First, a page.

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Dreaming in Chinese: Mandarin Lessons in Life, Love, and Language

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208 PAGES, ISBN: 978-0802779137, HARDBACK

Reviewed by Emily Gammon

Breaking the Code: Language Is Key

At once charming, eye opening, and educational, Dreaming in Chinese: Mandarin Lessons in Life, Love, and Language is a literary journey using the Mandarin language as a tour guide. Deborah Fallows intends to unlock Chinese culture for her readers through an exploration of the language and of the nuances of Chinese communication. She uses her own experience of living in China to illustrate the depth, texture, and often unexpected tenderness of the Chinese people. The work has value as a classroom tool due to a scope that encompasses linguistics, Asian culture, personal memoir, history, and travel. Students and teachers of a variety of subjects can appreciate the book, as it is not a pedagogical language text but rather an immersive cultural experience.

Fallows, a PhD in linguistics, reflects on the three years she spent living in Shanghai and Beijing. She shares her experience through a Western lens, admitting, “Our entry to China was rough. The first month went by in a daze…As for the language, the longer we were in China, the more engaged I became with Chinese” (14).

While reading, I was sometimes unsure whether I was reading a personal memoir or a text on Mandarin; in actuality, the work falls somewhere between these two topics. A discussion of the construction of the written or spoken word, combined with an illustration of the words or phrases as part of daily life, completes the body of each chapter. By the end of these chapters, Fallows is able to skillfully tie the language, the history of the language, and the influence of the language on the culture of everyday contemporary Chinese life together. She says,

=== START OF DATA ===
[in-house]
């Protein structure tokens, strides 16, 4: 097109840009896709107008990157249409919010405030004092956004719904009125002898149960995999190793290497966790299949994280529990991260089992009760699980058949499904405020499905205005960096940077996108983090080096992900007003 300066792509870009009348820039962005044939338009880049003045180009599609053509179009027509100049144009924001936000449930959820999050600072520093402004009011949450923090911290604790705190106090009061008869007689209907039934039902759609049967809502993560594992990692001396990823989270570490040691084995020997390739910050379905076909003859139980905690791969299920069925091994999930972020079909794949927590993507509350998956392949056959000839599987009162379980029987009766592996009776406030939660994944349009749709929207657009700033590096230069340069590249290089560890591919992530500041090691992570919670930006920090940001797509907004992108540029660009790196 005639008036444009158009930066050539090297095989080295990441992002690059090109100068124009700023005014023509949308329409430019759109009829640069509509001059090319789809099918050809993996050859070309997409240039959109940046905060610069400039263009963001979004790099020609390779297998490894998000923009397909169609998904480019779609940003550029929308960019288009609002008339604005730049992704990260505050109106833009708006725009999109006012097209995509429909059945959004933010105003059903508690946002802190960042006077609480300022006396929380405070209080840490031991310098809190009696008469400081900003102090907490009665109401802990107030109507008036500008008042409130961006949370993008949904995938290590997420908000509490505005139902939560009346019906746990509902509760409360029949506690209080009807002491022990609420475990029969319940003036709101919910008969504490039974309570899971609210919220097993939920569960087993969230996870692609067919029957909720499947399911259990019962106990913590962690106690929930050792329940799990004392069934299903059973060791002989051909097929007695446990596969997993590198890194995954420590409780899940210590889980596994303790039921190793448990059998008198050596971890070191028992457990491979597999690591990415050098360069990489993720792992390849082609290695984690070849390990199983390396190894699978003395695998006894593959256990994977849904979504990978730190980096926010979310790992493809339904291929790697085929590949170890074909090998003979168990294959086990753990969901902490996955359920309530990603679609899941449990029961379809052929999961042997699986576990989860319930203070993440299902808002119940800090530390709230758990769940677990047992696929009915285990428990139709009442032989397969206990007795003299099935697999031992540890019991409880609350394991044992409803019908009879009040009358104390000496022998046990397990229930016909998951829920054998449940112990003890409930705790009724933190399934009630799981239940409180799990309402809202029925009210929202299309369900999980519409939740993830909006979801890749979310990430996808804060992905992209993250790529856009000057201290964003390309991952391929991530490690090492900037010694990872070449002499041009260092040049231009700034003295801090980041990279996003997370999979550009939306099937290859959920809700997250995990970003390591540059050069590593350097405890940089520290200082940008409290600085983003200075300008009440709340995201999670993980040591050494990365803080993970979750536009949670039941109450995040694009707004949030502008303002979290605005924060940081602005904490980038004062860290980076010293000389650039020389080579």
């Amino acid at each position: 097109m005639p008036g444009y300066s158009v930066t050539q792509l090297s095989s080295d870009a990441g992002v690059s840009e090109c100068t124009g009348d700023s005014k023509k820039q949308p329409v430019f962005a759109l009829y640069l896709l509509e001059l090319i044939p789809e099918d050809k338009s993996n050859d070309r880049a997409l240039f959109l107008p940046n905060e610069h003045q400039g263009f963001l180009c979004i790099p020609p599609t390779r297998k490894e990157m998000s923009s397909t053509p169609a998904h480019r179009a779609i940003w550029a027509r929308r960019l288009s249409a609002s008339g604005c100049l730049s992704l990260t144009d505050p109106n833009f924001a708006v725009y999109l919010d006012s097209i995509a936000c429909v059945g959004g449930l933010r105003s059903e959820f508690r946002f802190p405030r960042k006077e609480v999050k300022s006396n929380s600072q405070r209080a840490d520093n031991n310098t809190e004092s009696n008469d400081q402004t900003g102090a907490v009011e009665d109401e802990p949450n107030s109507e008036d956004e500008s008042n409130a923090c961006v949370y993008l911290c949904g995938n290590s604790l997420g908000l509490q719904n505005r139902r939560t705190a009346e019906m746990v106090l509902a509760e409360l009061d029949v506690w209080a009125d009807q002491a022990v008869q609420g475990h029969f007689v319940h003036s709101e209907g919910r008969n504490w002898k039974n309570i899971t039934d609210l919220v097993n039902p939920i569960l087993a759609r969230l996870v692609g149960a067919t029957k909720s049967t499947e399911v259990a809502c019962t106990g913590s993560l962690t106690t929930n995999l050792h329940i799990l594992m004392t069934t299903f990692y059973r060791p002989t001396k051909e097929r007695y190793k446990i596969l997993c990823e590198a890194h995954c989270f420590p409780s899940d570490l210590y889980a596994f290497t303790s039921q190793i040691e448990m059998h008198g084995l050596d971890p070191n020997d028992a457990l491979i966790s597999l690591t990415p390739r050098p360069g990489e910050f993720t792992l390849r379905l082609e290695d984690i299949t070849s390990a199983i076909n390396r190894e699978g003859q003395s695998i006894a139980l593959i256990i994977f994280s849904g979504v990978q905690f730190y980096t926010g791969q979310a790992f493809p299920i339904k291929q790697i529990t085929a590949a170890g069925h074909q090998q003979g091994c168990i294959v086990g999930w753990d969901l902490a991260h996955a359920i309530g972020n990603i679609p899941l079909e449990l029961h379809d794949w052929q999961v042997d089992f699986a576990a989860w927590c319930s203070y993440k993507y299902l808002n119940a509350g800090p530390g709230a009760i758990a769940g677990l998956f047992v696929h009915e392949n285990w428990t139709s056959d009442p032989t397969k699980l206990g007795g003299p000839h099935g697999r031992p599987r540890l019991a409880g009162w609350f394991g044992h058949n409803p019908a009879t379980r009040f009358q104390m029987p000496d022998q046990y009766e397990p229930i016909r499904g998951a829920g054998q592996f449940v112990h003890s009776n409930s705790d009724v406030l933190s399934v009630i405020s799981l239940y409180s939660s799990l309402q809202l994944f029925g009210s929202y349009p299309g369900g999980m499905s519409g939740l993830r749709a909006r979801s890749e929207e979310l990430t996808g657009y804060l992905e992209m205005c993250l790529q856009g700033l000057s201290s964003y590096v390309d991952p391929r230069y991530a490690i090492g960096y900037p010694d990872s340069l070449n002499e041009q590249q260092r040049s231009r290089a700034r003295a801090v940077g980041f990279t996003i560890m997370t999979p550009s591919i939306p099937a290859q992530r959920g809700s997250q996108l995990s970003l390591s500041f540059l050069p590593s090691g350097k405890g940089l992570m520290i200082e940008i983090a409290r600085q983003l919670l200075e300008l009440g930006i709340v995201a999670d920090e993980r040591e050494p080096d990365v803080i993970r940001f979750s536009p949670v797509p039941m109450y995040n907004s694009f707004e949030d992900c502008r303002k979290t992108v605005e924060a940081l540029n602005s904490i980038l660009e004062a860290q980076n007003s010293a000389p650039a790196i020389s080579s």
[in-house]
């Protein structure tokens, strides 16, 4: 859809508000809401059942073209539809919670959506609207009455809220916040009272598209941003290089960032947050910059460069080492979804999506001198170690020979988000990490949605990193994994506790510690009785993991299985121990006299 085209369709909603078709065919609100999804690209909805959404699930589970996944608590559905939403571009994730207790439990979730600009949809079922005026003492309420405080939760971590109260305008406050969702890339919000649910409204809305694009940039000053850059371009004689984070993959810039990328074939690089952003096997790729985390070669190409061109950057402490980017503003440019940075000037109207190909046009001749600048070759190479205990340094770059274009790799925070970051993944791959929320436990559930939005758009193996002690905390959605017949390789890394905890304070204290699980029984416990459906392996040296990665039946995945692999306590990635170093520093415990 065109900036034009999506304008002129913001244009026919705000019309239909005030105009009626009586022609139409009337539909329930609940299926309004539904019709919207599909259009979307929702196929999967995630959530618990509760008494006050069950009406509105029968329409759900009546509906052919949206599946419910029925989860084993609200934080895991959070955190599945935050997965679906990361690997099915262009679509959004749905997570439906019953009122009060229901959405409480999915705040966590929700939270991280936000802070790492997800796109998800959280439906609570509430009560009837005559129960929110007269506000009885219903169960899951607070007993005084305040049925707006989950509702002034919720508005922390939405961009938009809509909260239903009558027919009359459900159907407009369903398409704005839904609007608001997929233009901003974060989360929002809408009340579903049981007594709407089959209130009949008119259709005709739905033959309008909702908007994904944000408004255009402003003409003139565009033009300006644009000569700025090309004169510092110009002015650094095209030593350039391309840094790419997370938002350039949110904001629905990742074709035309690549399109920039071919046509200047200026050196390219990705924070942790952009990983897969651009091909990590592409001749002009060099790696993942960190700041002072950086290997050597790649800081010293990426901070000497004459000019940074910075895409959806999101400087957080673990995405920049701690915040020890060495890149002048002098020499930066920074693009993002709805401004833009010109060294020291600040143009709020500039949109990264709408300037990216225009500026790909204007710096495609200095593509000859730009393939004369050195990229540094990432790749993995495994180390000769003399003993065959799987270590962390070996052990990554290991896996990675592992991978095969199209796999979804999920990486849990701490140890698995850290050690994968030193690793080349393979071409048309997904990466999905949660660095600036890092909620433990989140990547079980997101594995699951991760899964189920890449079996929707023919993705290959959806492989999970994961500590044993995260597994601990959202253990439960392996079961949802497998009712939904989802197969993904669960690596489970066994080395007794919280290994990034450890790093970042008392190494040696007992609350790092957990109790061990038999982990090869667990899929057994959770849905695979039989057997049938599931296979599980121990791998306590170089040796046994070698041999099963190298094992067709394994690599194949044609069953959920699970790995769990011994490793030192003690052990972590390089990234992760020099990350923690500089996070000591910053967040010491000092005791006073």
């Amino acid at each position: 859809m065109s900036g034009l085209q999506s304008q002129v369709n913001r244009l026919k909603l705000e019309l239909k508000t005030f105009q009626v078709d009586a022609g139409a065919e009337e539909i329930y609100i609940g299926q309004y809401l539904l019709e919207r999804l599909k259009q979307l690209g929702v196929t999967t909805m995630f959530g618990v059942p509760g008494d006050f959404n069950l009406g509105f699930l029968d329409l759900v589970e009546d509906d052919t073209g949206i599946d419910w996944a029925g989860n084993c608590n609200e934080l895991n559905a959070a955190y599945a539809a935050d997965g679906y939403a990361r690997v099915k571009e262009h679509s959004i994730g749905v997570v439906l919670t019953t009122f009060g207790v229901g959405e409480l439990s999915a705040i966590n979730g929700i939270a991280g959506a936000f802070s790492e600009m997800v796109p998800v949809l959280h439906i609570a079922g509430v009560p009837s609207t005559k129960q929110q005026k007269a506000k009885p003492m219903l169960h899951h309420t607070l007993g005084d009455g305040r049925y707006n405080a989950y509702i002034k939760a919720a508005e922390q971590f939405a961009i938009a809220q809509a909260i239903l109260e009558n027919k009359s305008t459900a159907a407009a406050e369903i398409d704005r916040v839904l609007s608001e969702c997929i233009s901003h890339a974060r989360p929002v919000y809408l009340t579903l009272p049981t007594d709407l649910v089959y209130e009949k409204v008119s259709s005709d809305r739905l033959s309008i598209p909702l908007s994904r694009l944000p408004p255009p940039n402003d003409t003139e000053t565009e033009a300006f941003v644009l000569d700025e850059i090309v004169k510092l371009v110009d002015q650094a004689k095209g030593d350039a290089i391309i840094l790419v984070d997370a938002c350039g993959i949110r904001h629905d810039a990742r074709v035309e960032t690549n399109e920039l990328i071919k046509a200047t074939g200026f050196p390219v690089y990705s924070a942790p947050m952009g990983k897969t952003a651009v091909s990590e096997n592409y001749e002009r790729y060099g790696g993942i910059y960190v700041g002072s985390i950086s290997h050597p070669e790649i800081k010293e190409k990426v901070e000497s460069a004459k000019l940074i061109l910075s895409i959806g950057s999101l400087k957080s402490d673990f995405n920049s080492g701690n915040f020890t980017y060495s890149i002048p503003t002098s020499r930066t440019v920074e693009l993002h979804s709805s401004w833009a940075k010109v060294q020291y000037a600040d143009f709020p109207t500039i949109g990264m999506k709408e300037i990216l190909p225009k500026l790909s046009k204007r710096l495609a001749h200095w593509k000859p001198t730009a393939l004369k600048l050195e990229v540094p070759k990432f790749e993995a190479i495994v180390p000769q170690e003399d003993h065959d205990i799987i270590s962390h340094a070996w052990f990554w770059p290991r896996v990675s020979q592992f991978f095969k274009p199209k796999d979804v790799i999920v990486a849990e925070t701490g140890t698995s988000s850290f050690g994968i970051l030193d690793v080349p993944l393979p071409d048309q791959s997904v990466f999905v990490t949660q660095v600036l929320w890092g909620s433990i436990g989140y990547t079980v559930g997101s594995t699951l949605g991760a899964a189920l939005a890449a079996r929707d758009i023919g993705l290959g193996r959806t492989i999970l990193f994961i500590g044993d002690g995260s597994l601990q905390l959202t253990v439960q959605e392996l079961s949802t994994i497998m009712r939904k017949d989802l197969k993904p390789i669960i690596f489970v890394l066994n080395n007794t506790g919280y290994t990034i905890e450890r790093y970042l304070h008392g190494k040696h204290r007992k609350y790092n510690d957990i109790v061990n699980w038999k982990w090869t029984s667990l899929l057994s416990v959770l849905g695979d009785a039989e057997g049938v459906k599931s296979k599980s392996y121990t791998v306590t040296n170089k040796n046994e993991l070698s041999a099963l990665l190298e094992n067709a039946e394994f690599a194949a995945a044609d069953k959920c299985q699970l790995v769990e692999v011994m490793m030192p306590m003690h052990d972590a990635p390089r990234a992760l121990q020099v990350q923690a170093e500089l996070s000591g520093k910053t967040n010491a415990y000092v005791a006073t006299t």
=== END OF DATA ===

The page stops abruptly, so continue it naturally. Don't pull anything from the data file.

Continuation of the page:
I often found a connection between some point of the language— a particular word or the use of a phrase, for example—and how that point could elucidate something very “Chinese” I would encounter in my everyday life in China. The language helped me understand what I saw on the streets or on our travels around the country—how people made their livings, their habits, their behavior toward each other, how they dealt with adversity, and how they celebrated. (15)

Fallows readily admits that Mandarin is one of the most difficult languages to learn, but she acknowledges the difficulty cannot simply be explained by the seemingly arbitrary nature of the language but more so by the intricacy and complexity of it. She deconstructs the language layer by layer and examines the written as well as the spoken word. She explains that most people, including the Chinese, are not equally fluent in both the spoken word and the written. Each element of the language has its own intricacies and difficulties.

This cleverly constructed memoir was an enjoyable read and a truly refreshing discussion of Chinese culture. Fallows employs her engaging writing voice to undermine stereotypes in her discussion of Chinese life, love, and culture, and I found the work to be interesting, intriguing, and intelligent.